Tree Berry Compound Kills Leukaemia Cells
A molecule developed by scientists at UCC, derived from the berries of the Bloodhorn tree, has shown “a very significant reduction in tumour size,” particularly leukaemia cancer cells.
After discovering the novel compound reduced leukaemia tumours by up 70% in mice, the next stage in the research will be to seek funding to see if the compound will kill leukemia cells from patients. The findings will be published this week in the journal Investigational New Drugs.
“Our upcoming publication outlines a very significant reduction in tumour size by a molecule developed in my group in the Department of Chemistry and the Analytical & Biological Chemistry Research Facility at UCC,” said Dr Florence McCarthy, who leads a team of researchers in medicinal and pharmaceutical chemistry at UCC.
McCarthy’s team partnered with the National Cancer Institute in the US where “the molecule showed promise against leukaemia cancer cells over other cancers,” before joining forces with Professor Tom Cotter, Chair of Biochemistry at UCC, to “identify if our molecule could in fact become a marketed drug and their work enabled us to see how the drug was killing cancer cells.”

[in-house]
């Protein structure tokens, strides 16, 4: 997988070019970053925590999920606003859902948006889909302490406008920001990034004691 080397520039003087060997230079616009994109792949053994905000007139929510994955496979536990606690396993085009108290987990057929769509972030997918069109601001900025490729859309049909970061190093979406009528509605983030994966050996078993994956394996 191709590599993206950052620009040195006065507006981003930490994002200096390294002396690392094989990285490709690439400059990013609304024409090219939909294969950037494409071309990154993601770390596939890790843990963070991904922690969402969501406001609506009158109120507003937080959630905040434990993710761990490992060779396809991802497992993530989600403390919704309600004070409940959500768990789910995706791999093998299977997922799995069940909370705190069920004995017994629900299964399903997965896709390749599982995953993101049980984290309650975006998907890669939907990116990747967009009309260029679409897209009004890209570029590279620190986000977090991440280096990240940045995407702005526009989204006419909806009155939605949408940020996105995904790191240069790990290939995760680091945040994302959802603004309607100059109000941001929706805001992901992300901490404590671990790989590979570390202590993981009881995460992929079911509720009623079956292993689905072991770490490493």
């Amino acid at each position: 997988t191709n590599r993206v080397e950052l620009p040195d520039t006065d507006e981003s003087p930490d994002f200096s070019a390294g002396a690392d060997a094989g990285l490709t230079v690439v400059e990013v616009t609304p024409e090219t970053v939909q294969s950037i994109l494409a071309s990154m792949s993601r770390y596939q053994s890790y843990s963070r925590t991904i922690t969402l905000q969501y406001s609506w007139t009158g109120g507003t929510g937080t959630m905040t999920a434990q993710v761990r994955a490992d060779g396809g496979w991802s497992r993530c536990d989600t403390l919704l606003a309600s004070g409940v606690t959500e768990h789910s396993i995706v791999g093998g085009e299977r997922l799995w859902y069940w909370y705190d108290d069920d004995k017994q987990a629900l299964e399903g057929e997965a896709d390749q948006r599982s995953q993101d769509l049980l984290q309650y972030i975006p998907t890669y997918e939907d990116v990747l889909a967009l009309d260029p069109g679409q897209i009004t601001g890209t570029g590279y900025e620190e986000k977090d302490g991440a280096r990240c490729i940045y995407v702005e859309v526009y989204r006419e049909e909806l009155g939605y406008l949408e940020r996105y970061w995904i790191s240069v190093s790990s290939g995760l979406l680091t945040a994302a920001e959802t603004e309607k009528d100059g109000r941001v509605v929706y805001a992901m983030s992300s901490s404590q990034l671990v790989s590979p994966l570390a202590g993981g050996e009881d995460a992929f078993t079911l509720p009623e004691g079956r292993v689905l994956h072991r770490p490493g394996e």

With funding primarily from the Children's Leukaemia Research Project and the Irish Cancer Society, they set up a study to see how effective it might be in killing cancer cells.
“The fact that Tom ran across campus to deliver the results to me, rather than use the cursory email, indicated the significance of our findings. Our plan is now see if other drugs can be accessorised in the same way and develop our drug to further improve the cancer killing effect.”
Cotter admitted: “We targeted acute leukaemia, which is a difficult to treat cancer, and to be honest I didn’t expect the experiments to work as well as they did. In fact I was so surprised with the results I kept looking at them for ages; I couldn’t really believe what I was seeing.”
The molecule in question is derived from an ellipticine which has been isolated from the berries of the Ochrosia Elliptica tree, commonly called the Bloodhorn tree due to the shape and colour of the berries, which grows on the northeast coast of Australia and in the rainforests of Brazil, McCarthy explained.
Their work in this area has “taken the natural product and restyled it with unique features to improve the potency and solubility. What is truly exceptional is that these features are not common in drugs and so we aim to exploit this fully. There is also significant potential to apply this approach to other drugs in a similar fashion,” McCarthy said.
The molecule was produced by Elaine O’Sullivan in McCarthy’s research group who is funded by the Irish Research Council, with the research also funded in part by PRTLI, Cancer Research Ireland and Waters Ireland.
The collaboration between the pair started “purely by chance,” Cotter said, after meeting at a PR event in the Tyndall Institute and their joint venture developed from there.